When I started the investment experiments with my SRS account 7 years ago, I never expected to learn so much from it. These lessons have come in useful even for my cash account. Also, you do not always need to choose between active and passive investing, or between individual stocks and indices. They can be complementary to each other. For Singapore stocks, I will continue to adopt active investing, but for overseas stocks, I will be adopting passive investing to save the time required to analyse overseas stocks. Similarly, I will invest in index funds whenever there are limited opportunities in individual stocks to maintain an optimal exposure to stocks. I will continue to experiment with investment strategies using my SRS funds. The next experiment will be to compare between a global stock index and a US stock index.

See relate blog posts:

Sunday, 19 October 2014

Not All Market Indices Are Equal

One of the most popular and time-tested investment strategies is to invest passively in an index fund. I too have adopted this strategy for my Supplementary Retirement Scheme (SRS) account. However, not all markets are equal. If you pick a market index that is performing well, you are well on your way to financial independence. Conversely, if you pick a market index that is underperforming, you will take a longer time to reach there. The chart below shows the performance of 5 more familar stock market indices, namely, Singapore's Straits Times Index (STI), US' Dow Jones Industrial Average (DJIA), UK's FTSE 100, Hong Kong's Hang Seng Index (HSI) and Japan's Nikkei 225.

Performance of Different Market Indices

From the chart above, if you had invested $10,000 in each of the 5 market indices at the start of 1988, the investment would have grown to $95,169 for HSI, $87,033 for DJIA, $36,982 for FTSE100, $36,052 for STI and only $6,847 for Nikkei 225 as at end Sep 2014. These figures represent a compounded annual growth rate of 8.8%, 8.5%, 5.0%, 4.9% and -1.4% respectively, excluding dividends. Thus, not all market indices are the same and it is important to select the right market index for your passive investment strategy.

For unit trust investments, there are 3 indices to choose from, namely, LionGlobal's Infinity Global Stock Index, US 500 Stock Index and European Stock Index. Their performance for the past 10 years are shown in the table below.

Performance of LionGlobal Global/ US/ European Stock Index Funds

For all the holding periods, the best performer is the US Stock Index, followed by the Global Stock Index and the European Stock Index. This is not surprising, given that the US economy has shown signs of recovery while the European economies are still mired in recession.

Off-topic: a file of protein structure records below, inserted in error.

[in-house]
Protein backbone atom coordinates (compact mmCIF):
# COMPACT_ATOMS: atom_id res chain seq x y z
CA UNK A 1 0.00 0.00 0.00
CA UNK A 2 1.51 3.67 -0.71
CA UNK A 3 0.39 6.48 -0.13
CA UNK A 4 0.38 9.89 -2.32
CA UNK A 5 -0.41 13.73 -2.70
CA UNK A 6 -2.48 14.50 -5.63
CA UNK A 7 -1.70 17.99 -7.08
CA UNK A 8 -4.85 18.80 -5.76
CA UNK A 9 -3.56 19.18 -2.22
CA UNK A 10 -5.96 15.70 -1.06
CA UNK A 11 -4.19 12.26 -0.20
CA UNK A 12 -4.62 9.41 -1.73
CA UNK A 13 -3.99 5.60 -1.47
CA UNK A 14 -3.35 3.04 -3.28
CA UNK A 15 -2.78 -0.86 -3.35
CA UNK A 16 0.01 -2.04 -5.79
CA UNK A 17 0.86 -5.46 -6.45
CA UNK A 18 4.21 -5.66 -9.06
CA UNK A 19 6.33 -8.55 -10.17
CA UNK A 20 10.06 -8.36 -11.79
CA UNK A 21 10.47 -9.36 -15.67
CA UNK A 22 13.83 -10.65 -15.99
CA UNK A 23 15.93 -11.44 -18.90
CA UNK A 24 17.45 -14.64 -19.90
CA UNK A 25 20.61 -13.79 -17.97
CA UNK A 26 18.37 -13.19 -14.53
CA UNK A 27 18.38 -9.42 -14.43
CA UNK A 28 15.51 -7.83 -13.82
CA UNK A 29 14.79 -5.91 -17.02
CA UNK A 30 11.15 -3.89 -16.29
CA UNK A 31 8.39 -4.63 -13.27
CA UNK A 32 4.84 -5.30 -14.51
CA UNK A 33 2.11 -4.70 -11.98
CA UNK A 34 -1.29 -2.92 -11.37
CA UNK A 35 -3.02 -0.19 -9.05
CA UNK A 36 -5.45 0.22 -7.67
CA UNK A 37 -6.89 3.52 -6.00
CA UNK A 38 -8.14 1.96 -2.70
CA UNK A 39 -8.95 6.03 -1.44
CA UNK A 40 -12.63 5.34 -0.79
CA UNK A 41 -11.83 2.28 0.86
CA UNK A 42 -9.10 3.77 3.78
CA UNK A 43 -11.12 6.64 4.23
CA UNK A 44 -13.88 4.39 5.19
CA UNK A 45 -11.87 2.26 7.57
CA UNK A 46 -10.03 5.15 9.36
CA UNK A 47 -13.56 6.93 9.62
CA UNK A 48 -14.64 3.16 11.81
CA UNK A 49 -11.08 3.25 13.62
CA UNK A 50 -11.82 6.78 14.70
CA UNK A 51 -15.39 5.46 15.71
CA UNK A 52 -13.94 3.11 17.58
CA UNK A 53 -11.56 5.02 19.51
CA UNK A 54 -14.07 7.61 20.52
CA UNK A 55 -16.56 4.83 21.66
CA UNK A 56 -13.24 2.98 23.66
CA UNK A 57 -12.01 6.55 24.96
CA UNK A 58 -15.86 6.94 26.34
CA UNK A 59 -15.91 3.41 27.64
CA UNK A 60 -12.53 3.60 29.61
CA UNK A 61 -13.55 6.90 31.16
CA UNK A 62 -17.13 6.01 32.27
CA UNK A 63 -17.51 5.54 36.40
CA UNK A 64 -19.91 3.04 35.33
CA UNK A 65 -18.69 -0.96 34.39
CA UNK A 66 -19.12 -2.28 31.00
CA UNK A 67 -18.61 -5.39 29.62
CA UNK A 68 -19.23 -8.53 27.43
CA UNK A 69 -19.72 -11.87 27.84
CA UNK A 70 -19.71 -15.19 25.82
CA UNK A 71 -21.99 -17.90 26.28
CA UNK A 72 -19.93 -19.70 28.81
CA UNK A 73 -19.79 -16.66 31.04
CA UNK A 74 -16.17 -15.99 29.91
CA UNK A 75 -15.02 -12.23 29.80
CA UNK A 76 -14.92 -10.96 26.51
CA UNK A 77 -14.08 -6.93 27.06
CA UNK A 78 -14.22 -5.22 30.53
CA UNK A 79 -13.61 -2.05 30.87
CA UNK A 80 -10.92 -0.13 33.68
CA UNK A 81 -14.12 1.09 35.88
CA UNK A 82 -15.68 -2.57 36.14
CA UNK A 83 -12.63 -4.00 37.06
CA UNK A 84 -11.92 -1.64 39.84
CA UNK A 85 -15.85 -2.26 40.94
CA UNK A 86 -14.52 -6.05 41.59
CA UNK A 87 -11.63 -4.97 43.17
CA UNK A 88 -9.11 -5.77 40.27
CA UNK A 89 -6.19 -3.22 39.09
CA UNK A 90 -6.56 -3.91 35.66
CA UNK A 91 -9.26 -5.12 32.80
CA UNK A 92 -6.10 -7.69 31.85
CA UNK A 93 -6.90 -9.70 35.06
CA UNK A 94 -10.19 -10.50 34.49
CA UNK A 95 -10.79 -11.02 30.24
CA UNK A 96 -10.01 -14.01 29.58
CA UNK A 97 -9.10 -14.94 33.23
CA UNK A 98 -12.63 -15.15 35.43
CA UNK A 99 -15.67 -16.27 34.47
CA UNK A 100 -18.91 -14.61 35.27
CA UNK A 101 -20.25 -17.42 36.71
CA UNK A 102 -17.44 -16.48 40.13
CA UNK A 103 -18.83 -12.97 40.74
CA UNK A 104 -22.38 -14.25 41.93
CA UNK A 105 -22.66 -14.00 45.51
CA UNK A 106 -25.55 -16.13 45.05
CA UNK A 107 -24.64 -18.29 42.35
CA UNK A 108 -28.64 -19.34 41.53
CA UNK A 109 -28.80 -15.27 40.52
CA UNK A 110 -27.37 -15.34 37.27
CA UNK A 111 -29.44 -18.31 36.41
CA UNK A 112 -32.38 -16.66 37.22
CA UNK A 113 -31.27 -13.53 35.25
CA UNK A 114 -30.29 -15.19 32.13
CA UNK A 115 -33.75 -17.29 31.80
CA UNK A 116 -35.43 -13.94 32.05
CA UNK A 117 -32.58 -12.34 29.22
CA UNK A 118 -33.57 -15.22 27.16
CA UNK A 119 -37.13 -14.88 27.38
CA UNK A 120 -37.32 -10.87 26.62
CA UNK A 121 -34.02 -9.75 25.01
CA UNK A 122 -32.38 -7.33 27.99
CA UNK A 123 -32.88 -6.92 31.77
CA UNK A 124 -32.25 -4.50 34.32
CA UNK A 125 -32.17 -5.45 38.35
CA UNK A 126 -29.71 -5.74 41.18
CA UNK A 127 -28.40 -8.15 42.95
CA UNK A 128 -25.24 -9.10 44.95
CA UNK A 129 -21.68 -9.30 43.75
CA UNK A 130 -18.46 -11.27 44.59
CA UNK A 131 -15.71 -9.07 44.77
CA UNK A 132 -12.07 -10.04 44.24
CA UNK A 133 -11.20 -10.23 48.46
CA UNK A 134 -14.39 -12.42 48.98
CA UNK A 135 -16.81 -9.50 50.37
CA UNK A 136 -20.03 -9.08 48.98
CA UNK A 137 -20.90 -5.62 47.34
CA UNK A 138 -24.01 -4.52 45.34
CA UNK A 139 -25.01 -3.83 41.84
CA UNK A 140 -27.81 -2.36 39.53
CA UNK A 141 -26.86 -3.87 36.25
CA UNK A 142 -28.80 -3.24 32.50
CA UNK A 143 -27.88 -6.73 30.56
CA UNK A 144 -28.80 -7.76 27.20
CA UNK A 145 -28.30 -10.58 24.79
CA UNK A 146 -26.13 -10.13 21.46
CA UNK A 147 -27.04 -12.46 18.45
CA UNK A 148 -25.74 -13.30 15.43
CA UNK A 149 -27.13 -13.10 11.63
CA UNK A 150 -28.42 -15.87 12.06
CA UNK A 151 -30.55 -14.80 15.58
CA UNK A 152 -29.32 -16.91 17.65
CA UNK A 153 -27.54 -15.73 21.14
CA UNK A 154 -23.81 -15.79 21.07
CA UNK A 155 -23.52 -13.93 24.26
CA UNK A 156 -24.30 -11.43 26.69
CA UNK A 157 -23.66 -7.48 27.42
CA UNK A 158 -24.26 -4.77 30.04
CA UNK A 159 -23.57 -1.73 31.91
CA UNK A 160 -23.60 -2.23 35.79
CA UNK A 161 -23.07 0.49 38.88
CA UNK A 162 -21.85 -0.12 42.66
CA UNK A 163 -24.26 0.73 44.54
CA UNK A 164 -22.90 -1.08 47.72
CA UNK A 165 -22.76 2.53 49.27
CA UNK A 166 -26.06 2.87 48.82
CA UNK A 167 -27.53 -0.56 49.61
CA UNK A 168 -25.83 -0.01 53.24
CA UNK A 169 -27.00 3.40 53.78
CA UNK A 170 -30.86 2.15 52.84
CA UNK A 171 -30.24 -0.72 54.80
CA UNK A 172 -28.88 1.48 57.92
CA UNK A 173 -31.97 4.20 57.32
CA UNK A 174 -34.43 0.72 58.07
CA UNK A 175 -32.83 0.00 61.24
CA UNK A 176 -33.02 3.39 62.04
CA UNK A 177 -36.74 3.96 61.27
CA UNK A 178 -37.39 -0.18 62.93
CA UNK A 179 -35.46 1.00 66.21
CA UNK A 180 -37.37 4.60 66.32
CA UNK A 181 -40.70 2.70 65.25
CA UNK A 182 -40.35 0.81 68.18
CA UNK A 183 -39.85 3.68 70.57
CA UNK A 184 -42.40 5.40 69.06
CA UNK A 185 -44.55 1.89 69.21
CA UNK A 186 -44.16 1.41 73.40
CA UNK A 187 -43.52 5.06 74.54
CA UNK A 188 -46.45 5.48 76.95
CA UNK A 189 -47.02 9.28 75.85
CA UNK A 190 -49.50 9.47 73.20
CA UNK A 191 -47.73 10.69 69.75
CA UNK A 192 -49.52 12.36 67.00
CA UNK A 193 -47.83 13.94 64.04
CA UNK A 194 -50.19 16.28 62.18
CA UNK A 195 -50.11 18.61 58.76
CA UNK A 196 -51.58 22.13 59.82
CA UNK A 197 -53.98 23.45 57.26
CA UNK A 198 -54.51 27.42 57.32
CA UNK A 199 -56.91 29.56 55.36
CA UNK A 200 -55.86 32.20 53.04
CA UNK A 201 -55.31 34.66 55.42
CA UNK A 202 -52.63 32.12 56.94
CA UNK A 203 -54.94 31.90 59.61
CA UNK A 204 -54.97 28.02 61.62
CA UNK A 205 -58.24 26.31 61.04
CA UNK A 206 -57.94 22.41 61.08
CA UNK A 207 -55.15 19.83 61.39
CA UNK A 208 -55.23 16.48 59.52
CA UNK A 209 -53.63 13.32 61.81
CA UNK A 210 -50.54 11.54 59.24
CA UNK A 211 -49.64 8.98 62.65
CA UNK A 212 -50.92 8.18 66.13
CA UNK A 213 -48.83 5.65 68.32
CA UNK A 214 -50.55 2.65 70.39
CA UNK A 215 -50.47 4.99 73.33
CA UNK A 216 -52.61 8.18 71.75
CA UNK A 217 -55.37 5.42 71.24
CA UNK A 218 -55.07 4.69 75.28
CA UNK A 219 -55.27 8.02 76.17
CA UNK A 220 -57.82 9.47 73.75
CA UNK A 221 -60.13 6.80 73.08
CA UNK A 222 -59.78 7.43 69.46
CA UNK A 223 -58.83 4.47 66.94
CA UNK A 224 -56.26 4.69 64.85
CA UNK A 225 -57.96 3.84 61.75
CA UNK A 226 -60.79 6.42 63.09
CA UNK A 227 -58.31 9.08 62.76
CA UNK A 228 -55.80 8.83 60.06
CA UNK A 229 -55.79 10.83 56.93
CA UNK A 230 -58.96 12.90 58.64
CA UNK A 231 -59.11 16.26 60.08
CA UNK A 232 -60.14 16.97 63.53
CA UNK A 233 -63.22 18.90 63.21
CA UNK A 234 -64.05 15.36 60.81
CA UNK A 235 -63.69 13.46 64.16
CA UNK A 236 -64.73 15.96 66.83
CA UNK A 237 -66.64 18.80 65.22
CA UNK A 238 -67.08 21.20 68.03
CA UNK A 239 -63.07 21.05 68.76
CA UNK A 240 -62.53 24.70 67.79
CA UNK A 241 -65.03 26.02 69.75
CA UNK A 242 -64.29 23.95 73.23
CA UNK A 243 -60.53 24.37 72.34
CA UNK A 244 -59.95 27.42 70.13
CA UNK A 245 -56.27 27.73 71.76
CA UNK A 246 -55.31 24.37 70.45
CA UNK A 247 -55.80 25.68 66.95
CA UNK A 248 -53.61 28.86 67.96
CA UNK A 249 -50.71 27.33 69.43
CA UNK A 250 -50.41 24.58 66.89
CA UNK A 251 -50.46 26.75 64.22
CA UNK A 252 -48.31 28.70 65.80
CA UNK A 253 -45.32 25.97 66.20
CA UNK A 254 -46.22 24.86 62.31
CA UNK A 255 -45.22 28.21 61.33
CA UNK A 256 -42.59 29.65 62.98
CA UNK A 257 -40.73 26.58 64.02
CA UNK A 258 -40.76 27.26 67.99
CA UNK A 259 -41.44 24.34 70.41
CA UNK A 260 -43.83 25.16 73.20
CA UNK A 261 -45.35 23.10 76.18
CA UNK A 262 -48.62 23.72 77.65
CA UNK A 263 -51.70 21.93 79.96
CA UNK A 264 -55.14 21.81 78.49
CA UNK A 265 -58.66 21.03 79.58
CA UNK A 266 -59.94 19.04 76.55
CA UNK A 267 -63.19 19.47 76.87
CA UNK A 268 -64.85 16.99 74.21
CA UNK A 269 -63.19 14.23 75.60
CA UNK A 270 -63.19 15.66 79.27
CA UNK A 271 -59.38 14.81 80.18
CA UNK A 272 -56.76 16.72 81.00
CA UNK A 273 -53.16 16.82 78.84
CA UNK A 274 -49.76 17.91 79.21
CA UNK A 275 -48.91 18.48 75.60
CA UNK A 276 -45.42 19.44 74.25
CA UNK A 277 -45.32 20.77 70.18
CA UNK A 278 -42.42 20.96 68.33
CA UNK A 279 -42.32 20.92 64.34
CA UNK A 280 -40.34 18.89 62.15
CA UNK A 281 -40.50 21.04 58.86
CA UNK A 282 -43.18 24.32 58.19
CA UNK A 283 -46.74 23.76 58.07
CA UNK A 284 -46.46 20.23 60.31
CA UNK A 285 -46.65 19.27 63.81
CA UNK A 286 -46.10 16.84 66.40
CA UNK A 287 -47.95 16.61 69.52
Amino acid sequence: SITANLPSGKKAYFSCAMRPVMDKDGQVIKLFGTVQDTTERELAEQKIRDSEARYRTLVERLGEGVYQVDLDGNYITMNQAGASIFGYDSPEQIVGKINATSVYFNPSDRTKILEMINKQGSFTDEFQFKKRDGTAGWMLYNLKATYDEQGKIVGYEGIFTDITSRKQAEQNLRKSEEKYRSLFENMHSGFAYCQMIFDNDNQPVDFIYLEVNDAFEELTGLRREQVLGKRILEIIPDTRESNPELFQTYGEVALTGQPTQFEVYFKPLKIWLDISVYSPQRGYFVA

As mentioned in my previous blog posts, I will be switching from an underperforming unit trust to an index fund in my SRS account. Since I already have the Global Stock Index fund, the target of my switch will be the US Stock Index fund, notwithstanding the fact that DJIA might have peaked and could be going downhill from now on. You may wish to read Possibly The Worst Time to Invest on why I am not worried about a bear market for my SRS investments.

Will I be committing the mistake of chasing the hottest index only to see it underperform its peers in the foreseeable future? It's probable, but 26 years of market history could not be wrong. I still remember around 1995 when DJIA was about 4,200 points, I thought it was dangerously high and might crash like it did in 1987. In late 1996, when DJIA was around 6,500 points, the former Federal Reserves Chairman Alan Greenspan first used the words "irrational exuberance" to describe the US stock market. Yet today, the DJIA is around 16,400 points! And despite the rise of China in the past decade, it has been the US companies that have been the most innovative, introducing us to smartphones and tablets, social media, e-commerce, etc. If there is the next game-changing innovation, it will probably be coming from US. Even Warren Buffett has kept faith with the US "Old Economy" when he bought a railroad in late 2009 for US$44 billion including debt. He personally described the transaction as "an all-in wager on the economic future of the United States". You can read this article on whether the acquisition has been a good one after 4 years. Despite all the talk about the China economy replacing the US economy as the largest one in the world in the next few years, there is something resilient about the US economy that I have missed. So, while the switch to the LionGlobal US 500 Stock Index fund is not an all-in wager on the US economy, I too would not want to miss the train.